How to implement education reform…

I have been thinking a lot about how to change an entire, complex system. Not just thinking about it, but I have actually been trying to do it the last few years.

I have been using open inquiry, assessing in competencies rather than courses. I have had successes and failures.

The goal of the school I currently work at is to change how student’s graduate in BC, Canada. This does not mean that everyone has to change at once, it just provides a different approach. I have been thinking if for some miraculous reason, the government actually let us move forward with it, and school districts started to change to this model, how would that happen?

Two things that have come to the forefront of my mind.

First, it would have to start at the edge. Realistically, I don’t see how an entire district would or could make one gigantic switch. I can see it starting with a program, then an entire school, more schools, demonstrating success along the way giving others the confidence to make the change. But the start has to be at the edge. Professionally, I find this to be an exciting prospect; leading a team at the edge of change. Sounds like so much fun.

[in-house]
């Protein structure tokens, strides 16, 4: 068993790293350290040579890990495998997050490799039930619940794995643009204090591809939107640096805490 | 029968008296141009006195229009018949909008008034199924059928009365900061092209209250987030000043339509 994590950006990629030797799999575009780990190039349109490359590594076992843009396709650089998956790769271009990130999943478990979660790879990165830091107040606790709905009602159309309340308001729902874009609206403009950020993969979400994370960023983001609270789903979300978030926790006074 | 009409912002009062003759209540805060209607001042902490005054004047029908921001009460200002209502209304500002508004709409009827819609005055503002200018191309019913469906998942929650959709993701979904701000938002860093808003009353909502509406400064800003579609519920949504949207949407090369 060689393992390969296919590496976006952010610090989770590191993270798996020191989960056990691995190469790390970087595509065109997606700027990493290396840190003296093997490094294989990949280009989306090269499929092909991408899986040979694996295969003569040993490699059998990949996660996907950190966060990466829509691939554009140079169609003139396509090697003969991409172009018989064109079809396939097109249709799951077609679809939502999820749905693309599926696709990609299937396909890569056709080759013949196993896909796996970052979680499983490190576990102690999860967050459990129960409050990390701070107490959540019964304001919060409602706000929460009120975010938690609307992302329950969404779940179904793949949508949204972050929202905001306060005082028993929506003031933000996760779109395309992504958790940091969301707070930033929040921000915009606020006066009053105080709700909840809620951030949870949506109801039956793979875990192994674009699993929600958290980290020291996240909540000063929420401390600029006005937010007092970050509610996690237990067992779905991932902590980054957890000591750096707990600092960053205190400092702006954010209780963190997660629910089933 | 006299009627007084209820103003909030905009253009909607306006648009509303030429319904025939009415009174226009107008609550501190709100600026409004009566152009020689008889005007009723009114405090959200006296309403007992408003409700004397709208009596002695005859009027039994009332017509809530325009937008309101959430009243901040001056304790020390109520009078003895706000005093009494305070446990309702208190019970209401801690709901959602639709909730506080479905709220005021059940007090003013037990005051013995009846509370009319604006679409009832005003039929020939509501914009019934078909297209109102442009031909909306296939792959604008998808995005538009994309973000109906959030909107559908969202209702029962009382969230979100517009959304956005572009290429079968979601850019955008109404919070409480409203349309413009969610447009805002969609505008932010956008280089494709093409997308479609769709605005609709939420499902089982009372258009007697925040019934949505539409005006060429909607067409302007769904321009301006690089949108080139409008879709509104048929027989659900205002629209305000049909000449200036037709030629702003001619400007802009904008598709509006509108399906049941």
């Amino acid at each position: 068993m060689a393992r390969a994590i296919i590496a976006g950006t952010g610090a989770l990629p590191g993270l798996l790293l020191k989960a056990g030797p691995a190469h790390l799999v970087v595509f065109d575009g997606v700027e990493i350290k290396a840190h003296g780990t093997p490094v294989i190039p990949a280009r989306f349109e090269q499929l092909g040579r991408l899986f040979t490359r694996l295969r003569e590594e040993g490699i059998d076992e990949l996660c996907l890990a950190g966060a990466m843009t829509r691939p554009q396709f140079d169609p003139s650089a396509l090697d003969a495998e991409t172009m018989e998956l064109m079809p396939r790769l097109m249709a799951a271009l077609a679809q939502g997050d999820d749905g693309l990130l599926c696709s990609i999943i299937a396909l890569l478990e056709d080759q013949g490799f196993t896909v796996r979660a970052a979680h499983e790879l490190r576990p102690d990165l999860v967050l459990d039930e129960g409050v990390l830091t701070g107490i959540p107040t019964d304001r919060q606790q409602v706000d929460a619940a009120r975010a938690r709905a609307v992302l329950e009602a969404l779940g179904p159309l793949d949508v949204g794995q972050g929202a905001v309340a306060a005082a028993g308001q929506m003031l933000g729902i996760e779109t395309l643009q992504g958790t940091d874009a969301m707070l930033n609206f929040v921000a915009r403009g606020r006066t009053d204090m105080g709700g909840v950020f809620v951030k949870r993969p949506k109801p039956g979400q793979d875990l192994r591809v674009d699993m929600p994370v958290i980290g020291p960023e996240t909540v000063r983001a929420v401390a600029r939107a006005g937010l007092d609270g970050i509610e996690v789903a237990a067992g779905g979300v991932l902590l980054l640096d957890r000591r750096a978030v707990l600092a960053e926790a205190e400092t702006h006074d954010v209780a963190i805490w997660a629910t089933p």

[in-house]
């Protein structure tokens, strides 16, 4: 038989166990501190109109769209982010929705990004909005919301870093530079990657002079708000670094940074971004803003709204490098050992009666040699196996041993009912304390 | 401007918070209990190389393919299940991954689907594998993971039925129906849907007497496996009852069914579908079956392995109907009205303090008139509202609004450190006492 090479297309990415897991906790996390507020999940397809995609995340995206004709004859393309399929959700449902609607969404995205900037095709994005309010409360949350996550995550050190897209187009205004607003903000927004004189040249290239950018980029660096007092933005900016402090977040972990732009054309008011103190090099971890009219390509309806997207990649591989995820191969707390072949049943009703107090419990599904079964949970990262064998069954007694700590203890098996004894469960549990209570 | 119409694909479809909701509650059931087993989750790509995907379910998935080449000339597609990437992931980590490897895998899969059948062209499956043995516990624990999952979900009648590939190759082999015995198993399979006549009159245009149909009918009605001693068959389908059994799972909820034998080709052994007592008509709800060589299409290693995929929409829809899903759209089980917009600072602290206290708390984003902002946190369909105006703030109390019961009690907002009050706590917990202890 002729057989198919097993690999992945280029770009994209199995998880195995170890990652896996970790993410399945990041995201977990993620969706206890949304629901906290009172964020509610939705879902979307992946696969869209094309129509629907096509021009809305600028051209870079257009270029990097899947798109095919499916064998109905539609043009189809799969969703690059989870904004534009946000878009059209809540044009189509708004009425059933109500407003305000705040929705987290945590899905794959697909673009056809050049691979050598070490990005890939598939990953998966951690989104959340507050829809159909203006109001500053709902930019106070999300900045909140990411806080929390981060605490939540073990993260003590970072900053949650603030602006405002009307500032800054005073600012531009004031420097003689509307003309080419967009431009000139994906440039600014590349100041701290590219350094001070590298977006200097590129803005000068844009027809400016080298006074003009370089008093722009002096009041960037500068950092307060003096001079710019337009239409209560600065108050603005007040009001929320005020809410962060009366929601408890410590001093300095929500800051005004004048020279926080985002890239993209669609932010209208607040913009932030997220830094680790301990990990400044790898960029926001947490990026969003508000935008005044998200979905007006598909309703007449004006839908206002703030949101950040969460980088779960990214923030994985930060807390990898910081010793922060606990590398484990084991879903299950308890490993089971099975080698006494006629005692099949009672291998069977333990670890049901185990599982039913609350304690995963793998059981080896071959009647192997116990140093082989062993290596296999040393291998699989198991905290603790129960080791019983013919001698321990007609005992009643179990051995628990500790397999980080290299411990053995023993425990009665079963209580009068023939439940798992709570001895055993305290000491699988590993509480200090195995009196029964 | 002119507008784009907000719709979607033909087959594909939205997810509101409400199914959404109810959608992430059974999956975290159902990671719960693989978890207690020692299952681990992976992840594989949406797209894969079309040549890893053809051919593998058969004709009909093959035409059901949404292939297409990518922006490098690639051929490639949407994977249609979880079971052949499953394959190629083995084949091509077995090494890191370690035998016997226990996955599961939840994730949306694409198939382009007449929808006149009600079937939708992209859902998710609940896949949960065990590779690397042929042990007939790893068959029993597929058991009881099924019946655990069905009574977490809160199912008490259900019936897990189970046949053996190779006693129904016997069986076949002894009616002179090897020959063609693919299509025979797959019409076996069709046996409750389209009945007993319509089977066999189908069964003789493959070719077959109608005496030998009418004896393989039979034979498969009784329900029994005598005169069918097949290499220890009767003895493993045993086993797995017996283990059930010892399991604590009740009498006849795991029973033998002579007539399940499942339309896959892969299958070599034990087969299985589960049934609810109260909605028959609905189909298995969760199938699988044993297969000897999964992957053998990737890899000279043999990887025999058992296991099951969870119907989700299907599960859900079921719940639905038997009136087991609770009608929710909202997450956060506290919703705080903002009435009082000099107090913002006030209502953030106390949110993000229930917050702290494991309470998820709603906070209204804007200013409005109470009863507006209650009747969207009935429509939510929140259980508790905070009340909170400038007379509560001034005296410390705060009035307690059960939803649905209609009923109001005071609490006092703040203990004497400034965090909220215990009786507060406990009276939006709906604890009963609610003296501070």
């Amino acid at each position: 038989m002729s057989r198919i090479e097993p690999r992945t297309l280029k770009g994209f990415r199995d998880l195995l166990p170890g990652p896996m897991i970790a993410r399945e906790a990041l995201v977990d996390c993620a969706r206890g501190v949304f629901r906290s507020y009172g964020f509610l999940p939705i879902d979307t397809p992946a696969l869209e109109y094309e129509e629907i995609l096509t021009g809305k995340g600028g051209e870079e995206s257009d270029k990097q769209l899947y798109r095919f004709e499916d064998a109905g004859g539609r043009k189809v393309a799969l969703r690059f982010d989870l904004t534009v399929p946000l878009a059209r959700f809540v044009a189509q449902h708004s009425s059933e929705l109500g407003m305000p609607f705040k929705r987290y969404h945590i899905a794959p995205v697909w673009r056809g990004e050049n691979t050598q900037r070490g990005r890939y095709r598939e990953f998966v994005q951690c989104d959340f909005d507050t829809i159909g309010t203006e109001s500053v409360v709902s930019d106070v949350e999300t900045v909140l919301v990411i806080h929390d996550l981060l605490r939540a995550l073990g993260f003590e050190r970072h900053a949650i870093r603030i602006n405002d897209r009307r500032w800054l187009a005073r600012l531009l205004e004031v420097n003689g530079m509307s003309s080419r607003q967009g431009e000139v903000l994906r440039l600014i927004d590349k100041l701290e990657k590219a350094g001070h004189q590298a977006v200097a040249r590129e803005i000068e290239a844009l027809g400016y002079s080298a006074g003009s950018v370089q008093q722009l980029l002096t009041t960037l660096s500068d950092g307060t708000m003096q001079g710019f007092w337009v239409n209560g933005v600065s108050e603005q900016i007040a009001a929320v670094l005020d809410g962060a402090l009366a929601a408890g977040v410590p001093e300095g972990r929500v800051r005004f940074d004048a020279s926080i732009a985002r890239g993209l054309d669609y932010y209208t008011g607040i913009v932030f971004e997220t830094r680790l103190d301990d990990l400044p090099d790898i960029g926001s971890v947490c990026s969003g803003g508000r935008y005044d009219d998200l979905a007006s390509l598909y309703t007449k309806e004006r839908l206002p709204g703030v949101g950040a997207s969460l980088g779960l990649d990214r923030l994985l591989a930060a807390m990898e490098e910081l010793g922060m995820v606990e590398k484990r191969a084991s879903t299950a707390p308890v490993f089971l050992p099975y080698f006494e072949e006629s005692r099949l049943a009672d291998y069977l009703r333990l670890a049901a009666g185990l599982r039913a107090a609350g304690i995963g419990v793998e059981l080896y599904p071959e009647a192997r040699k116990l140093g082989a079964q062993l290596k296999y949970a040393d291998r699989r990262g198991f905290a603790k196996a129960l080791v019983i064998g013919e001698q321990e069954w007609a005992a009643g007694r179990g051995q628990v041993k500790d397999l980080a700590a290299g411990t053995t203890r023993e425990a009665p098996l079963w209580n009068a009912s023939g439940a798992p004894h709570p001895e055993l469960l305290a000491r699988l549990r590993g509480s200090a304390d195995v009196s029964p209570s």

Second, I have been thinking that the next system that is put into place has to be malleable. Of course, all places adapt to environmental and cultural influences, yet, we still only have one way to graduate in BC. The next way has to be more flexible in its approach to allow for emergent curriculum to count towards graduation that is location specific. What one needs to graduate in the capital shouldn’t be exactly the same as what someone needs to graduate in the Far North. Of course, there are underlying competencies that we want to ensure rise to proficient levels, but the content in which to reach these levels should not be tied to a series of outcomes everyone must learn.

We know a change in our education system needs to happen; the world is moving so fast. Let’s begin at the edge and work our way back in.